by Mario Rizzo
Paul Krugman is now saying that the Obama prototype of a stimulus plan is not enough. Other, more cautious economists are saying there is no economic evidence that it will be enough. We don’t even have a Congressional bill yet but macroeconomists like to think in aggregates and the specific content of the plan is not, I gather, all that important.
Now, of course, this is probably just ordinary academic uncertainty. Yet from the perspective of the philosophy of science, this seems like the beginning of what Karl Popper and Hans Albert, philosophers who emphasized the importance of rational criticism of theories, called an “immunizing strategy.” (See Karl R. Popper, The Logic of Scientific Discovery, Chapter. 1.)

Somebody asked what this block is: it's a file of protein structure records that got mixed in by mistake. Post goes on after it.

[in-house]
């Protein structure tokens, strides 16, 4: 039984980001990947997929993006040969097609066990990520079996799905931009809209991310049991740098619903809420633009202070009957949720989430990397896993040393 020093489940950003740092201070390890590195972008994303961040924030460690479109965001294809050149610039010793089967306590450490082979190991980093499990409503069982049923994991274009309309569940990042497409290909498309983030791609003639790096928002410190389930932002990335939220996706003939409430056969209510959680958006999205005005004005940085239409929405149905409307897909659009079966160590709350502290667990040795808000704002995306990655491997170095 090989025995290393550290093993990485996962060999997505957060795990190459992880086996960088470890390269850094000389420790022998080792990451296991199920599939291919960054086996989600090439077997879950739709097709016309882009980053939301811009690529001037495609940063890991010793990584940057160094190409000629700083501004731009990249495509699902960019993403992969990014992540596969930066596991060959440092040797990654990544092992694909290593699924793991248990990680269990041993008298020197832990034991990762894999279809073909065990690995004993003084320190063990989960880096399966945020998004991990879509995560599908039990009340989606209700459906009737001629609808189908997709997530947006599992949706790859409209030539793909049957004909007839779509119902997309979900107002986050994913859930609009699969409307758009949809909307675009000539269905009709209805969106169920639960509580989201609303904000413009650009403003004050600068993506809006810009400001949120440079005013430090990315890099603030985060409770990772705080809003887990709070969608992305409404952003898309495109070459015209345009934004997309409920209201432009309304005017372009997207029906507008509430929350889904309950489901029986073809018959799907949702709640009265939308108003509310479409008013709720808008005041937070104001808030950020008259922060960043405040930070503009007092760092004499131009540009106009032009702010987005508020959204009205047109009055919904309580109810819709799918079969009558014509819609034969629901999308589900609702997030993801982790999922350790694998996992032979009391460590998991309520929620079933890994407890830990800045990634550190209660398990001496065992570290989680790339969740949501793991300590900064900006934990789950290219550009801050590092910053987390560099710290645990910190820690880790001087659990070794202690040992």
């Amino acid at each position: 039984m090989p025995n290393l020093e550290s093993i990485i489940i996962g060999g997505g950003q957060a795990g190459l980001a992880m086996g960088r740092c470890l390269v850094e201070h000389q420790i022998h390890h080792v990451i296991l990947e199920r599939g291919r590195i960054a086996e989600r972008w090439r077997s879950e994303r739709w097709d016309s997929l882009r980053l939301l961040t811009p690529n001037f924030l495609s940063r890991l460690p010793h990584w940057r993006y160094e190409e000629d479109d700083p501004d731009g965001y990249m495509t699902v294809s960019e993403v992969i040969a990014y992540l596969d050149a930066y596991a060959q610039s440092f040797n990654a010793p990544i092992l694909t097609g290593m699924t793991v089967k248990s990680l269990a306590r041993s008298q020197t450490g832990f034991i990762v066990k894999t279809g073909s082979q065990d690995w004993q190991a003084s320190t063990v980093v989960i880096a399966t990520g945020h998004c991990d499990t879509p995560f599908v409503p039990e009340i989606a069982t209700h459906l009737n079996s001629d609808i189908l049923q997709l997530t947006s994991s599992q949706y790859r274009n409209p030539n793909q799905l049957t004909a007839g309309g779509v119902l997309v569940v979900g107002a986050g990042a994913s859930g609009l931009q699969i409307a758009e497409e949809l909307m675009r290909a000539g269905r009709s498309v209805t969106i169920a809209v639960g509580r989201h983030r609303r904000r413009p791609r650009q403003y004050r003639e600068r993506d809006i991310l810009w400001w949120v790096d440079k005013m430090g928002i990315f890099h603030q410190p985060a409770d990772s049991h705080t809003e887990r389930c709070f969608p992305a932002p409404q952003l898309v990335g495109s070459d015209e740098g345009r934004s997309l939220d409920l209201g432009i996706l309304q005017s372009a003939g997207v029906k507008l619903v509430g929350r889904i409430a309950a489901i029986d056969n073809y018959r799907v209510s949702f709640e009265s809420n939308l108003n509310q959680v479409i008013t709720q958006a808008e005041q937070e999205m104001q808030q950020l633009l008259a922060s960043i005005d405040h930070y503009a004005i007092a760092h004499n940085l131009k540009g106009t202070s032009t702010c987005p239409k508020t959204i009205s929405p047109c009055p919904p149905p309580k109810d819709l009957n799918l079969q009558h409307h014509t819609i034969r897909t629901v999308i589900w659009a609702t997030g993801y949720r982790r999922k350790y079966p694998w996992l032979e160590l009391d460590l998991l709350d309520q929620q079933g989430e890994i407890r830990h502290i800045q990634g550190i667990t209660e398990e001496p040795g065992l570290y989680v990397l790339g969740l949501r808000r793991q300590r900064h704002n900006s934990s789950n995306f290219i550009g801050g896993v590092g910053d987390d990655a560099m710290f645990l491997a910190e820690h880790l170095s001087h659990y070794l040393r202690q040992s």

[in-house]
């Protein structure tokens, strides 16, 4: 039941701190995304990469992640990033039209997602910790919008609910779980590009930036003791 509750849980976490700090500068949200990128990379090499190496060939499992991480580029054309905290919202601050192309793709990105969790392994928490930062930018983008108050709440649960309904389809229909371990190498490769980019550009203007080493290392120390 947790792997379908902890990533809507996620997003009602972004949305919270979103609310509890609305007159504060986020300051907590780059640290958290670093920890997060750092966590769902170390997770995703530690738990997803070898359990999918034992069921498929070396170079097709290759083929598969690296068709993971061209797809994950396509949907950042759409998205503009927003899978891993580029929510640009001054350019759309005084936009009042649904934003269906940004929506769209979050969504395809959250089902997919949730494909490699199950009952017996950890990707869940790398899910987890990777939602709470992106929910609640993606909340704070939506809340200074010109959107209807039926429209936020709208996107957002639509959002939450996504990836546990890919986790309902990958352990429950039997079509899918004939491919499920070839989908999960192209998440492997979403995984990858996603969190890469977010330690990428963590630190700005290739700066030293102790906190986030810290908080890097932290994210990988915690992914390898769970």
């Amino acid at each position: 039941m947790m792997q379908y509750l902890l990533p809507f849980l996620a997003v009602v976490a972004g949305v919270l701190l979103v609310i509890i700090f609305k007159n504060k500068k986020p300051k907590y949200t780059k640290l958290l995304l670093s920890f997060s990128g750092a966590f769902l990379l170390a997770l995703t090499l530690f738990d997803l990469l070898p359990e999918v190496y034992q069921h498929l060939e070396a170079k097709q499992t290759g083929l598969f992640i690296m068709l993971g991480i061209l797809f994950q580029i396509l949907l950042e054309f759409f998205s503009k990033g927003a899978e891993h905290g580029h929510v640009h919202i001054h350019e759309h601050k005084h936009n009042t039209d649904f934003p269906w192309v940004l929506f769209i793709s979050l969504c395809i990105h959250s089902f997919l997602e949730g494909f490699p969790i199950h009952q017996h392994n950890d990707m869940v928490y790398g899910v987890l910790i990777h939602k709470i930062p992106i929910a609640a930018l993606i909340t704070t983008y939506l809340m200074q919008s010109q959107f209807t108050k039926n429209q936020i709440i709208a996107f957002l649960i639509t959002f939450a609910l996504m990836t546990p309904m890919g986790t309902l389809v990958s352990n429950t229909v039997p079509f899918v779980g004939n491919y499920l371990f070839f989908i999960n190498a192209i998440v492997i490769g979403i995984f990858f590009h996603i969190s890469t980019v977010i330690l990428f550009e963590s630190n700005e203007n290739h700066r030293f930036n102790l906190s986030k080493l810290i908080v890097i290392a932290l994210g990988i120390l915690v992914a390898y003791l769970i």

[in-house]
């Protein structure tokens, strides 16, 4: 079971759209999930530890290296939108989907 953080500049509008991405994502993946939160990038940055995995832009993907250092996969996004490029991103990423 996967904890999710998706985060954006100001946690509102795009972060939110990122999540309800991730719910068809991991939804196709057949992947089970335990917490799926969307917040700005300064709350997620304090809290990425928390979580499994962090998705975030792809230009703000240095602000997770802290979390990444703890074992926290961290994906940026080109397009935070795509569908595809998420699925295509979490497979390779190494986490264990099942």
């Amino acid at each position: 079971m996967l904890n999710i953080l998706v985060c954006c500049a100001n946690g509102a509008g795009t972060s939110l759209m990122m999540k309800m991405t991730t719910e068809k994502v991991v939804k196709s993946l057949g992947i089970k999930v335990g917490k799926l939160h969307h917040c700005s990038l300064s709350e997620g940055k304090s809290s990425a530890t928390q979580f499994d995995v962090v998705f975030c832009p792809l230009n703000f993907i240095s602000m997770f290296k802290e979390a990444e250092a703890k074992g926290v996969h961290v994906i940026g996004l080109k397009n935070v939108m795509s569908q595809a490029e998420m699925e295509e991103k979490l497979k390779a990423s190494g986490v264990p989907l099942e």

For example, suppose the fiscal stimulus policy is perceived to have failed. Has the theory been refuted? “No” will be the likely answer because the stimulus was not large enough. But if we are indeed out of the realm of the available evidence then such a statement is purely ad hoc – a fancy term for an expedient intellectual invention. Today’s Keynesians are getting nervous. They are either at the threshold of their greatest victory or at the precipice of their greatest failure. They want to be prepared for either.
Let’s see what happens.